Unsafe flats: 'This is my castle'
Housing New Zealand may have to put some of its most needy tenants in motels after giving them seven days to leave their flats in central Wellington.
An engineer's report received by the corporation this week showed the Gordon Wilson complex at 320 The Terrace was corroding, and that large slabs of exterior concrete could fall and crush the 131 tenants during an earthquake or strong wind.
TENANT CRIED AFTER BEING TOLD TO GO
To Lana Woodford, her Housing New Zealand apartment is more than just a state unit - it's a home.
"This is my castle, I love it here."
The 24-year-old student was reeling at news yesterday she had just seven days to vacate her home for the past three years because of safety concerns. The income-adjusted two-bedroom unit costs her $41 a week.
She has just landed a part-time job at The Mill but could now be relocated to a state rental in Cannons Creek or Naenae.
"I'm devastated. I was crying and crying. It doesn't even seem real.
"They're just moving me and I've got a cat as well. I asked if we could move back after they fix it, but there's no coming back."
Miss Woodford has worked out which of her neighbours to trust and knows "the people to avoid".
She has seen numerous fights at the flats and called the police when bottles smashed against her apartment.
"Another time I came home from work and there were armed police with dogs. There's always some kind of drama."
Neighbours told The Dominion Post the building was home to many marginalised tenants, some of whom "should be in clinical care. People in this building are struggling."
James Sutton, 43, has lived in a ground floor unit for 11 years. The invalid beneficiary says the building attracts a diverse range of tenants from public servants to refugees.
"It's a lot of people in one place. There'll always be problems. You get the out-of-prison Corrections people. There's always some trouble cases, but once they've caused trouble they're off."
He supported the forced relocation if people's safety was at risk.
Sickness beneficiary Peter Stevens, 56, said he had recently spent $320 on new curtains for his $48-a-week unit.
"I have a sneaking suspicion that they're going to skittle it, because the land's worth more than the building. I'm not all that upset."
WE NEED A MIRACLE, VULNERABLE TENANTS SAY
Most of the building's tenants are beneficiaries, pensioners and migrants whose rent is discounted according to their incomes. Many have complex physical and mental health problems.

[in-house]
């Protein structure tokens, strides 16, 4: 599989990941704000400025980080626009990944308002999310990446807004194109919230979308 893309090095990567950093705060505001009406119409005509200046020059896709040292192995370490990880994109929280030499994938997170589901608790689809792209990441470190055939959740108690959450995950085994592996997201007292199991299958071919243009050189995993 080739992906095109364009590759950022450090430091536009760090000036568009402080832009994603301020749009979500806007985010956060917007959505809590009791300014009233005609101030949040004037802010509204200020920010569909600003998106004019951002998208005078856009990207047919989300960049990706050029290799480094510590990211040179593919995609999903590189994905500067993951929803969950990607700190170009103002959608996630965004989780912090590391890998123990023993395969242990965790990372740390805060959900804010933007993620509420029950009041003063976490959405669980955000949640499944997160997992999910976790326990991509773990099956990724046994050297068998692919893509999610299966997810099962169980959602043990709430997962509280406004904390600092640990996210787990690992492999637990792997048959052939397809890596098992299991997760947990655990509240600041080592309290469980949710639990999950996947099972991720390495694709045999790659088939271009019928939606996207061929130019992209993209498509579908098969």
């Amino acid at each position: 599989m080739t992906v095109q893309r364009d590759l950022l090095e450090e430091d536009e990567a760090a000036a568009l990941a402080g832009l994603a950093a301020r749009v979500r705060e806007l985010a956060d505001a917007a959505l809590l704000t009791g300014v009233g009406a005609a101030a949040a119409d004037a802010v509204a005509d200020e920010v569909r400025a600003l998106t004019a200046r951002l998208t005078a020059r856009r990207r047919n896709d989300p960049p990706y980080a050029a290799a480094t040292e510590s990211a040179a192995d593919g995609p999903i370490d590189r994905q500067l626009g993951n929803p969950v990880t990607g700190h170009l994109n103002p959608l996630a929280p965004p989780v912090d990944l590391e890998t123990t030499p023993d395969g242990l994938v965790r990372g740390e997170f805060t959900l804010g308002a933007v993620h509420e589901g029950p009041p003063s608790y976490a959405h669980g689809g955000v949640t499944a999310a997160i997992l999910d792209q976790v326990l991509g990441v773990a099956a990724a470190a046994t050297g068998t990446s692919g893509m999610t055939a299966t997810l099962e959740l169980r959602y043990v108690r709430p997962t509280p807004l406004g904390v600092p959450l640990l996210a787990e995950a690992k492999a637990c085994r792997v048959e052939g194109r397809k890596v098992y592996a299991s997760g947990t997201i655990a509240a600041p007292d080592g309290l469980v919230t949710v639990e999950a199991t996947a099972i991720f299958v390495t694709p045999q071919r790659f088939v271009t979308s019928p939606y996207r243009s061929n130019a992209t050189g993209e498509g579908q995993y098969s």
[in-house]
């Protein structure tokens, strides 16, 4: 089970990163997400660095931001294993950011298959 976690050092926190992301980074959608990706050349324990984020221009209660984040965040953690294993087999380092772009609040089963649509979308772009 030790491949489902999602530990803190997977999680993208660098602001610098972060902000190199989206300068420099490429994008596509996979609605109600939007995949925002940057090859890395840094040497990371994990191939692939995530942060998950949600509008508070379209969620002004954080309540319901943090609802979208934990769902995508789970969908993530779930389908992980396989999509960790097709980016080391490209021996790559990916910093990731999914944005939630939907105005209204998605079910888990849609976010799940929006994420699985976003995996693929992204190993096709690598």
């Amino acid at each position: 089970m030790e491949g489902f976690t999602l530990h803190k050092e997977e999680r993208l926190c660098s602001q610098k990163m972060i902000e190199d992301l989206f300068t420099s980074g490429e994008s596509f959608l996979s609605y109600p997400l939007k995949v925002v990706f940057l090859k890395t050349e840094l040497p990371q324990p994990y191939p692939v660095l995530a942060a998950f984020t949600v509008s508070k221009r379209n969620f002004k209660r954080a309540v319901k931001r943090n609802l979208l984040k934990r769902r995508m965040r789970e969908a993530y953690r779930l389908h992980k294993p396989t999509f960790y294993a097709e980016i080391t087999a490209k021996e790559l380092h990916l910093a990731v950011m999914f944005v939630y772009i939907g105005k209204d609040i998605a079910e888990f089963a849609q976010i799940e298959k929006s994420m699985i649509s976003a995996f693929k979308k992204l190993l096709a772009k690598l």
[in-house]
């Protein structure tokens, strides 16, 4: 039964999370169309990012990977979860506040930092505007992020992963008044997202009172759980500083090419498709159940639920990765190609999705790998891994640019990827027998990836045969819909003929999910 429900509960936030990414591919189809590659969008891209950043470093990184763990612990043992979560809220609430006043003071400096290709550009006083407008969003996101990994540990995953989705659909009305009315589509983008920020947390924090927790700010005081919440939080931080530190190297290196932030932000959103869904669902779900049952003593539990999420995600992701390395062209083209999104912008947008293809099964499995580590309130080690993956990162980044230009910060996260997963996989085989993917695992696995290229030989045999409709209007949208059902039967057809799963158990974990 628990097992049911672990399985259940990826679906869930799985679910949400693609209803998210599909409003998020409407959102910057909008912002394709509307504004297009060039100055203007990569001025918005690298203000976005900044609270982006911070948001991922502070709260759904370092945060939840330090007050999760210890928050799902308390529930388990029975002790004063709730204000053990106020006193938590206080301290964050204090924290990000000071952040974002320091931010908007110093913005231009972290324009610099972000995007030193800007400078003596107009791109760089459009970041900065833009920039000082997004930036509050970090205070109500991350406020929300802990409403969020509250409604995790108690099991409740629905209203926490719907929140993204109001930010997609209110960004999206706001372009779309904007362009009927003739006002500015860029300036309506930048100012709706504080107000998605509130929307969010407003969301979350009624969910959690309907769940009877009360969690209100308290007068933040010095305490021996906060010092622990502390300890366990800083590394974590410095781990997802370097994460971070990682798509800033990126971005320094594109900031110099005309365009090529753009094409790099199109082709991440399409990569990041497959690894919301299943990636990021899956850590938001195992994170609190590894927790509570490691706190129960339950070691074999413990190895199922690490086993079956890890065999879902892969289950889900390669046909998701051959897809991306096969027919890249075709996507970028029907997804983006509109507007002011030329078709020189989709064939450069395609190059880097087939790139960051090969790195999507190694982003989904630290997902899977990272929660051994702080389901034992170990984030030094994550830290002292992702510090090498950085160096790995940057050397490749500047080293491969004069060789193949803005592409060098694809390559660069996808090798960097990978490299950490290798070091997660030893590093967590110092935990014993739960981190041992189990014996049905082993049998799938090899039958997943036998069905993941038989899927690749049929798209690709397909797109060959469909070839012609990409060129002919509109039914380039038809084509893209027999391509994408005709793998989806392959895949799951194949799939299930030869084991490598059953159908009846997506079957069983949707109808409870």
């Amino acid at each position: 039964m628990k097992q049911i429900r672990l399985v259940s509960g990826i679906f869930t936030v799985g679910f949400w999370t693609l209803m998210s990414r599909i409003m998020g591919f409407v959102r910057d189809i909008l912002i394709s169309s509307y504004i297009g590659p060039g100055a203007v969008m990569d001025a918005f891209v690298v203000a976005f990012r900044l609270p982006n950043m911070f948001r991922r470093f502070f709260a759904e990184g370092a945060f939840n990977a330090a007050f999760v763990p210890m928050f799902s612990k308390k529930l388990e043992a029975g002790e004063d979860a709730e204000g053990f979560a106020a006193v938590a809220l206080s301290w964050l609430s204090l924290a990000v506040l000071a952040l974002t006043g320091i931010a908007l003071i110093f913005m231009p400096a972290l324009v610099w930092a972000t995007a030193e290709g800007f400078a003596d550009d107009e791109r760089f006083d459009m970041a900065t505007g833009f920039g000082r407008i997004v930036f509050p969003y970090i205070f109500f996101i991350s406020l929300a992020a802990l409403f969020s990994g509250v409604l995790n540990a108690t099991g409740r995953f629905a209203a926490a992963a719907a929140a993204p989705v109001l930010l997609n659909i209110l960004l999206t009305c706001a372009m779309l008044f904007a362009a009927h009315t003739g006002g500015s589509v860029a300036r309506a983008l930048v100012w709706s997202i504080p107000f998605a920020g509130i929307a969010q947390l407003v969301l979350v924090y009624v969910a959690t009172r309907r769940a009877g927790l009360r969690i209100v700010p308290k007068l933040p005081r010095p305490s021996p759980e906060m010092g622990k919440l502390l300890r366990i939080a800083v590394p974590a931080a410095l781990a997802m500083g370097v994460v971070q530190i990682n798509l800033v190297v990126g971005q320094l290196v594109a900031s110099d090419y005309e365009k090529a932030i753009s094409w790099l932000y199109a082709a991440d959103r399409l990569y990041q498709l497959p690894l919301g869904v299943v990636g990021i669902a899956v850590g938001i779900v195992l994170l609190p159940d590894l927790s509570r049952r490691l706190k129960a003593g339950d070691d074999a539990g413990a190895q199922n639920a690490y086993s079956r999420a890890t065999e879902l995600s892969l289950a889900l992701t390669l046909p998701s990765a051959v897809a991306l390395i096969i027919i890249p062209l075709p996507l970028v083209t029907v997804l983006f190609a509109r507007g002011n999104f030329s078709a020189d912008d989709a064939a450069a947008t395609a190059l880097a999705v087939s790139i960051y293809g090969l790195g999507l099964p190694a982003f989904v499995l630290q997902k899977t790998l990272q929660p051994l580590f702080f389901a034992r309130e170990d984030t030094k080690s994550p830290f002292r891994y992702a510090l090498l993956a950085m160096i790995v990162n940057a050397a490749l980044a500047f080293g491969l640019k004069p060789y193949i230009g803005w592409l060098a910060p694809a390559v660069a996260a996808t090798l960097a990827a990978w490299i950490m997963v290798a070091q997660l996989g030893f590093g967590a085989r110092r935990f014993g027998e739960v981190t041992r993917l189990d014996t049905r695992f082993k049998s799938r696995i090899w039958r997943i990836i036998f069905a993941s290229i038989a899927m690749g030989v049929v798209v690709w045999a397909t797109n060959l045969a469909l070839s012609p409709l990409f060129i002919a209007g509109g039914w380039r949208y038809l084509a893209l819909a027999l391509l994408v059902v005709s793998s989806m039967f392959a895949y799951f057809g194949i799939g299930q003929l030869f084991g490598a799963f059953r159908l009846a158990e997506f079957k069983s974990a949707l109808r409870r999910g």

Housing NZ began door-knocking tenants yesterday morning with news of their seven-day eviction notices. Some were shocked and worried about where they would live.
"We need a friggin' miracle," one told The Dominion Post.
They will each undergo a needs assessment before officials try to find them new homes.
But with only 30 spare units in central Wellington, many could be forced to move to state rental properties in Porirua or Lower Hutt.
Officials are considering motels as a "backstop" and are in talks with Wellington City Council about the possibility of moving some tenants to spare council flats.
HNZ also confirmed it is seeking to buy several central Wellington apartment blocks to boost capacity and meet growing demand, but said the process was still at an early stage.
The Gordon Wilson complex is a heritage building that dates from the late 1950s, and is listed for protection on Wellington City Council's district plan. Although it is structurally sound, corporation officials say repairs to its ageing facade may prove too costly and the building may have to be demolished.
Initial problems were revealed during routine maintenance. However, an engineer's report this week identified the need for urgent remedial work to large, exterior concrete slabs.
"The building is corroding, so it's a progressive deterioration," HNZ assets development general manager Sean Bignell said.
"We have made the decision to vacate the complex as a precaution.
"We appreciate that this may be an unsettling time for our tenants but we want to reassure them that we are doing everything we can to find alternative state rental property that will meet their needs."
Some of the residents are former prison inmates and many of the Occupy Wellington protesters moved to the property after being evicted from Civic Square.
Structural problems have also been identified in a neighbouring HNZ building. Eighteen McLeans Flats tenants were evacuated in July last year after the ageing block was deemed to be an earthquake risk.
That building remains empty and may also have to be pulled down – putting further pressure on HNZ's already strained Wellington housing stock.
Wellington tenancy services manager Jackie Pivac admitted the seven-day timeframe was tight. "But it's important for the safety of tenants and managing risk that we move really quickly."
Wellington Central MP Grant Robertson will meet HNZ officials this morning to question the "drastic" notices.
He will also seek assurances that vulnerable elderly residents who relied on local doctors and caregivers will be moved to "suitable local accommodation".
Council spokesman Richard MacLean confirmed that council staff were working with HNZ to help relocate tenants.
However, with several council apartment complexes closed for refurbishment, there were few spare properties available.
"We are significantly down with regard to the number of free apartments we can offer up at short notice," he said.
The Dominion Post